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Traditional startup accelerators operate on a tried and tested model: knowledge and cash in exchange for equity. Mashauri, an online accelerator aimed at increasing the success rates of startups across the globe, is trying something different. For a monthly fee, Mashauri will serve up know-how over the web, or if your startup is in its concept stage, advice is free.
Mashauri can be considered the scenic route adjacent to a fast-track which includes accelerators like Y Combinator, 500 Startups and 88mph. While the resources and support offered by the latter cannot be discounted, some veteran entrepreneurs require less hand-holding, while other self-starters are simply hoping to slot into a knowledgable community.
Bootstrapped earlier this year by entrepreneurs Simon Gifford (UK), Victor de la Torre (Spain), Mashauri uses a proprietary programme which includes structured digital advice, live mentors, tips, templates, outputs, ideas and reports to guide entrepreneurs.
The main part of programme is called Mashauri Map, which produces reports at certain milestones. Startups interact with real live mentors, who review a venture’s work and schedule the next phase. The outputs form part of an overall business plan that is developed and refined along the way. When a startup is ready, Mashauri acts as a conduit to investors, helping entrepreneurs source financing.
Videos, case studies and performance dashboards help startups stay motivated and focussed, while Mashauri’s collection of finance, accounting, marketing, strategy and legal information aim to serve as a central repository for business knowledge.
While Mashauri’s resources are not region-specific, its mentorship includes people from the UK, Spain, Chile, Panama and South Africa. Mashauri has a strong South African contingent, which includes co-founder Gifford, who studied at the University of Cape Town and has a background in management consulting.
Although the specifics of Mashauri’s programme are unclear, concept phase startups can sign up for free and can expect help in defining their concept, a readiness assessment and early risk analysis — essentially getting their idea on track.
For a monthly subscription of 95€, startups that are slightly further along the way, can expect help in defining the business model, launching the business and reaching sustainability.
Perhaps, more importantly than anything, startups of any phase become part of a like-minded community.
Mashauri’s virtual accelerator concept isn’t something entirely new. Perhaps the most well-known of online accelerators, StartupPlays, has been around since early 2012. StartupPlays offers a collection of guides — some free, some paid — written by successful entrepreneurs. The guides include things like “World-Class Startup Customer Service” and “How To Build A Startup: The Lean LaunchPad.”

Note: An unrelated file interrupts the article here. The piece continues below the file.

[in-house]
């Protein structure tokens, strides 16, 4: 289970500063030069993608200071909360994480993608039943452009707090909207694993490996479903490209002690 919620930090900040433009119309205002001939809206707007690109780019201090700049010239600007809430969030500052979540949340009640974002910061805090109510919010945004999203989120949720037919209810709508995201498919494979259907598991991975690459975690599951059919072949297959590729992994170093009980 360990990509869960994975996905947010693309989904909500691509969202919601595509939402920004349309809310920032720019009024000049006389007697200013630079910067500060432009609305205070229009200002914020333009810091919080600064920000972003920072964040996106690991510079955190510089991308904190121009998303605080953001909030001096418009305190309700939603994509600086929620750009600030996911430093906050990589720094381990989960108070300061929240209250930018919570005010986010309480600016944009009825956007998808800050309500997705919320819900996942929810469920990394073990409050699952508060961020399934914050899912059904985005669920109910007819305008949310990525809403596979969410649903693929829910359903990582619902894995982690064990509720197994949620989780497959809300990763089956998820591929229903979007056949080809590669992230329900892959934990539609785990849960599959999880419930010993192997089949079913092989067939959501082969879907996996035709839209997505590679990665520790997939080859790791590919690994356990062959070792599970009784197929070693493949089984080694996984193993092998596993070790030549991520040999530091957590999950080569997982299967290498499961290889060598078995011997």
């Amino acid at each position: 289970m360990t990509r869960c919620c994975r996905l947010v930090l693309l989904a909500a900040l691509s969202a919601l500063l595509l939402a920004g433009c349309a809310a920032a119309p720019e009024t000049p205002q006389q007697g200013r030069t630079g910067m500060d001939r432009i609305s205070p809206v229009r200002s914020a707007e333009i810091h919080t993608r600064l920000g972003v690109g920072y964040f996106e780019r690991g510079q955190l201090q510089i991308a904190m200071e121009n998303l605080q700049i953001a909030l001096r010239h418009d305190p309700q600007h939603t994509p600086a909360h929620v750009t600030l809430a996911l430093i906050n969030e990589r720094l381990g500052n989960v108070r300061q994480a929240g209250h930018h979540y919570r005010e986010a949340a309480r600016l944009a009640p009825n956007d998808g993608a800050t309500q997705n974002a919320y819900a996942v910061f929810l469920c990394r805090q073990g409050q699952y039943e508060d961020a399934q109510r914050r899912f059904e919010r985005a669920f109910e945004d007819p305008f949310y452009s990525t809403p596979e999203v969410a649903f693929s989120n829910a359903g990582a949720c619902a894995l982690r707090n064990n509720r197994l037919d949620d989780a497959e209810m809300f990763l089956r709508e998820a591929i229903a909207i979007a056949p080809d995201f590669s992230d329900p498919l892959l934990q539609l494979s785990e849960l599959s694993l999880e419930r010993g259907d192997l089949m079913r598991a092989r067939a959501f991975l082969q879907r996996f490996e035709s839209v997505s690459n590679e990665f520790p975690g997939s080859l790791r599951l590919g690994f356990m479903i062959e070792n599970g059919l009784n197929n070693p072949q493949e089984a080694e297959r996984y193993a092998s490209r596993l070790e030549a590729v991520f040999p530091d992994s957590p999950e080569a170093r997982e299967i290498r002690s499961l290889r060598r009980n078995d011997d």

One clear distinguishing factor however, is Mashauri’s hub offering. An innovation hub, accelerator, co-working space, funding organisation, university — essentially any group who facilitates entrepreneurs — can put their members through Mashauri’s programme with the aid of a central management console which tracks progress, monitors performance indicators and gives virtual input to their collection of ventures. Neat.
Despite the almost-launch of PublicBeta, “the online learning community for entrepreneurs by entrepreneurs” by WooThemes co-founder Adii Pienaar, entrepreneurs are increasingly able to access much-needed insight, knowledge and above all, new communities that can drive growth in emerging economies.
Gifford says that while boot-strapping to profitability may be an option, Mashauri is open to early angel financing. He notes that the online accelerator’s challenges lie mainly in maintaining a balance between live mentors and entrepreneurs, adding value to a broad range of different types of startups and getting to a stage quickly enough that allows Mashauri to use its artificial intelligence play to start interrogating its data and providing sound advice based on it — as a big data analyst, Mashauri co-founder Victor de la Torre has a background in data mining.
Mashauri is good news for developing regions. Gifford says that the accelerator intends to accommodate developing economies, and that its big idea is to ultimately “democratise the management consulting industry,” oh, and if it can produce the next AirBnB or Dropbox, that would be nice too.